“Tropical Storm Sandy dropped several feet of snow on this Webster County vacation destination,” said Jim Schotsch, a project engineer with West Virginia’s state parks. Holly River remains without power, water, phone or Internet communication as of Monday, Nov. 5.
Approximately 95 percent of the electric lines are on the ground and more than 15 power poles snapped by downed trees and limbs lay under the heavy snowfall. Two transformers are smashed on the ground throughout the park. “The amount of trees on the ground is a phenomena. It’s almost unbelievable unless you see it for yourself,” Schotsch said.
Access to the park is open but the park facilities are not. “Fortunately, there was limited damage to buildings caused by falling trees and branches,” he said. DOH assisted with clearing a rock and mud slide that blocked the road to the cabin area. The slide occurred after a large tree on the slope above the road toppled at the roots. Clearing the access to the camping area has not started. A National Guard team, with a road grader and chain saws, is in the park and assisting clearing trees and snow from the park roads.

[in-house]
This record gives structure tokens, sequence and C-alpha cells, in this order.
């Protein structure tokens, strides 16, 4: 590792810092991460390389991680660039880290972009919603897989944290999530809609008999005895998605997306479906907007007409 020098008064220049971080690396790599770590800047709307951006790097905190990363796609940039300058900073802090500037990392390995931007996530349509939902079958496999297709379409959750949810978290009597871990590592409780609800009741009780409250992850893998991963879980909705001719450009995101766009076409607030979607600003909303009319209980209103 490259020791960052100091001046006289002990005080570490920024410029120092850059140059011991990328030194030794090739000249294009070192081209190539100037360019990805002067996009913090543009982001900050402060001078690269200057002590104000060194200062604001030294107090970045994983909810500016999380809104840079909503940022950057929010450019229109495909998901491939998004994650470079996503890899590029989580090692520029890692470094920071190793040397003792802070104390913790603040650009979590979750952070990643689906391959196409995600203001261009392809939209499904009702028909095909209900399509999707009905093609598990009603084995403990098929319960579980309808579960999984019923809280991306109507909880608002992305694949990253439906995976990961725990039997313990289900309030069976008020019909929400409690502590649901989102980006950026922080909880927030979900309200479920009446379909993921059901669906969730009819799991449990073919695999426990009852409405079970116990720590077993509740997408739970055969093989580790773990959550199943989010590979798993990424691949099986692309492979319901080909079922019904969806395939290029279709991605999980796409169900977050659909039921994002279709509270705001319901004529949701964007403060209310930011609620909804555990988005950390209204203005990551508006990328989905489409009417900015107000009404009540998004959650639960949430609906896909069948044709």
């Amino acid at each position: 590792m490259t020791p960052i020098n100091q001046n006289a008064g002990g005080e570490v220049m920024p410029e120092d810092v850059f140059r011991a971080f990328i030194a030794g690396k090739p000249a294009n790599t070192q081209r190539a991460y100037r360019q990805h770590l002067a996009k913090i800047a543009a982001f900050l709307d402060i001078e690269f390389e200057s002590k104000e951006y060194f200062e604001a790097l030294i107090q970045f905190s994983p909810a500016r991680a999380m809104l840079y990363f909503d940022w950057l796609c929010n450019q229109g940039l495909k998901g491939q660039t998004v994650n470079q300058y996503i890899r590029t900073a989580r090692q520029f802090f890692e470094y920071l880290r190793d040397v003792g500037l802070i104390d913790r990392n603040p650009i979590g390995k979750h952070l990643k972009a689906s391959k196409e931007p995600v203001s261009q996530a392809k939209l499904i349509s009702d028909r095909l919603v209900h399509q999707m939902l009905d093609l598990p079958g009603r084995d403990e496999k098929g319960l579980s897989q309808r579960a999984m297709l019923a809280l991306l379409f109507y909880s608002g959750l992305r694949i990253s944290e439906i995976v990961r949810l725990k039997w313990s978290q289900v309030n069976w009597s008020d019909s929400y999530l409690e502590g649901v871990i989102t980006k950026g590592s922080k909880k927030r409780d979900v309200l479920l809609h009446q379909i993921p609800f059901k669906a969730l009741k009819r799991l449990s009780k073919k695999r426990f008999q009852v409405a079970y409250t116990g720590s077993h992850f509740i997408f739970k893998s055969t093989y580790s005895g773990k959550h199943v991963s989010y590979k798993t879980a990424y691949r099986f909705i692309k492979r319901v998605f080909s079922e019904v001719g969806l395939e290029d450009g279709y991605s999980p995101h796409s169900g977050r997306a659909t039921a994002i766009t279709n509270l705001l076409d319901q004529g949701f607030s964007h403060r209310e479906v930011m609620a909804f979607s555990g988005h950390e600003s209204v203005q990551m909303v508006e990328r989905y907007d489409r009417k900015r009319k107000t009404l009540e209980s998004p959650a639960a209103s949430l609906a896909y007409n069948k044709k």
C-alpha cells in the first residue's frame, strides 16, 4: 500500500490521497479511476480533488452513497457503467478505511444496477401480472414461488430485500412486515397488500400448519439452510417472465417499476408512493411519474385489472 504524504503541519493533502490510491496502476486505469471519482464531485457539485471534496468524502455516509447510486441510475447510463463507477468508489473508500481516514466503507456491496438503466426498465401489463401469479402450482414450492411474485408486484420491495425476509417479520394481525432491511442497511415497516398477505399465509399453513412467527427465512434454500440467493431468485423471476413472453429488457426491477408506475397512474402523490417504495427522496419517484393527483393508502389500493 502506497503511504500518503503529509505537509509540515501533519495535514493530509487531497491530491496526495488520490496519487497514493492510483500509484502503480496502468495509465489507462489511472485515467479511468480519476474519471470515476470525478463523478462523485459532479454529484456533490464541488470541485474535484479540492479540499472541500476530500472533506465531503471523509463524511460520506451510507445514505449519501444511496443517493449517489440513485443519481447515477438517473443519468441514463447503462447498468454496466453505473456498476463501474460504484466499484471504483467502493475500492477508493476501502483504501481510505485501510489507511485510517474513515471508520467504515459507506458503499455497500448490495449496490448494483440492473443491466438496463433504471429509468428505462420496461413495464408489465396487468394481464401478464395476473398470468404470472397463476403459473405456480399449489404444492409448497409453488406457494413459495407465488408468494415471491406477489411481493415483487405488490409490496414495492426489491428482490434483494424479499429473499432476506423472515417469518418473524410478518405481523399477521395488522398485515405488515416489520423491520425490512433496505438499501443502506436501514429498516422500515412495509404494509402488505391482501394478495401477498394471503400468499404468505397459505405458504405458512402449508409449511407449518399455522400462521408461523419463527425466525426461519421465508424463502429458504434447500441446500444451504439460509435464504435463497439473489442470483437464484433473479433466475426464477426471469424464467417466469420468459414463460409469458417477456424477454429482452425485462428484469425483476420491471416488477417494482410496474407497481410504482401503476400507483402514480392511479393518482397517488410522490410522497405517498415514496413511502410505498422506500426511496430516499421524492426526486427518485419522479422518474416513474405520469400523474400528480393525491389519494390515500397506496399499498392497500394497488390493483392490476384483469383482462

Contracting for power restoration will require assessment of damage and emergency purchase orders for repair work. Power lines at Holly River are owned by the park system. Schotsch is onsite assessing damages, along with Park Superintendent Ken McClintic, Assistant Superintendent Josh Hinchman, and others.
Cabin guests staying at Holly River prior to the storm were evacuated by Nov. 5. Cabin reservations for the remainder of this season, including Thanksgiving week, are canceled and guests are being contacted. All park employees have been accounted for. Until power is restored, the water reservoirs are depleted.
Holly River State Park is located in Webster County in Hacker Valley, W.Va. It is the second[largest park in acreage in the West Virginia park system with a total of 8,101 acres. Nestled in a narrow valley, the park is surrounded by heavily forested mountains, some reaching heights of over 2,800 feet.
Image courtesy West Virginia DNR